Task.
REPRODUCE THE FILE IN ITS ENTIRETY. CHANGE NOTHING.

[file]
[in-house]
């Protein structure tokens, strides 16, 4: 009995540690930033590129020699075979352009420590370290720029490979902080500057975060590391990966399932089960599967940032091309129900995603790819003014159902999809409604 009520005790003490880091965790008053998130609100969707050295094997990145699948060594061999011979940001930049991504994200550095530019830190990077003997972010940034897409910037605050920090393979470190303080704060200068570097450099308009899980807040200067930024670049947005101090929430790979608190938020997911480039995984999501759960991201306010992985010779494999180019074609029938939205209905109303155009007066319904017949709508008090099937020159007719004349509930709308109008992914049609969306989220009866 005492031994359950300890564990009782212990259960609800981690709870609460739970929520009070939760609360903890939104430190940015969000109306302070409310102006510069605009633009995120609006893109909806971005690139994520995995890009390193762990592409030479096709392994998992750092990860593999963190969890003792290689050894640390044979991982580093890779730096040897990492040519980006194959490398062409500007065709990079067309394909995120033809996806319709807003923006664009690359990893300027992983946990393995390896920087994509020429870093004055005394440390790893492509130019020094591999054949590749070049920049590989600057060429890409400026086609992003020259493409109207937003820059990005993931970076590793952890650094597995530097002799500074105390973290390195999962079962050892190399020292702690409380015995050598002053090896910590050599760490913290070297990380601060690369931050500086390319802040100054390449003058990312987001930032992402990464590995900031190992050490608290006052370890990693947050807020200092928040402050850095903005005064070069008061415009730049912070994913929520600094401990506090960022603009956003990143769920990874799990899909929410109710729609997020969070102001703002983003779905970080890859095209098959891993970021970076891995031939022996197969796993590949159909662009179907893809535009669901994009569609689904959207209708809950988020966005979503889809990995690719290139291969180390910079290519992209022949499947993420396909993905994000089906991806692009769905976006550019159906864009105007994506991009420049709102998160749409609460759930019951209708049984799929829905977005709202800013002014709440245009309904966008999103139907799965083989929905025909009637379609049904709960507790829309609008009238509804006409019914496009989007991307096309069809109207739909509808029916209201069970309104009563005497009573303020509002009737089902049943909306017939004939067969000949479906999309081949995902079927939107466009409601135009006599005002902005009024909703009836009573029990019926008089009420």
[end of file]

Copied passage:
[in-house]
């Protein structure tokens, strides 16, 4: 009995540690930033590129020699075979352009420590370290720029490979902080500057975060590391990966399932089960599967940032091309129900995603790819003014159902999809409604 009520005790003490880091965790008053998130609100969707050295094997990145699948060594061999011979940001930049991504994200550095530019830190990077003997972010940034897409910037605050920090393979470190303080704060200068570097450099308009899980807040200067930024670049947005101090929430790979608190938020997911480039995984999501759960991201306010992985010779494999180019074609029938939205209905109303155009007066319904017949709508008090099937020159007719004349509930709308109008992914049609969306989220009866 005492031994359950300890564990009782212990259960609800981690709870609460739970929520009070939760609360903890939104430190940015969000109306302070409310102006510069605009633009995120609006893109909806971005690139994520995995890009390193762990592409030479096709392994998992750092990860593999963190969890003792290689050894640390044979991982580093890779730096040897990492040519980006194959490398062409500007065709990079067309394909995120033809996806319709807003923006664009690359990893300027992983946990393995390896920087994509020429870093004055005394440390790893492509130019020094591999054949590749070049920049590989600057060429890409400026086609992003020259493409109207937003820059990005993931970076590793952890650094597995530097002799500074105390973290390195999962079962050892190399020292702690409380015995050598002053090896910590050599760490913290070297990380601060690369931050500086390319802040100054390449003058990312987001930032992402990464590995900031190992050490608290006052370890990693947050807020200092928040402050850095903005005064070069008061415009730049912070994913929520600094401990506090960022603009956003990143769920990874799990899909929410109710729609997020969070102001703002983003779905970080890859095209098959891993970021970076891995031939022996197969796993590949159909662009179907893809535009669901994009569609689904959207209708809950988020966005979503889809990995690719290139291969180390910079290519992209022949499947993420396909993905994000089906991806692009769905976006550019159906864009105007994506991009420049709102998160749409609460759930019951209708049984799929829905977005709202800013002014709440245009309904966008999103139907799965083989929905025909009637379609049904709960507790829309609008009238509804006409019914496009989007991307096309069809109207739909509808029916209201069970309104009563005497009573303020509002009737089902049943909306017939004939067969000949479906999309081949995902079927939107466009409601135009006599005002902005009024909703009836009573029990019926008089009420």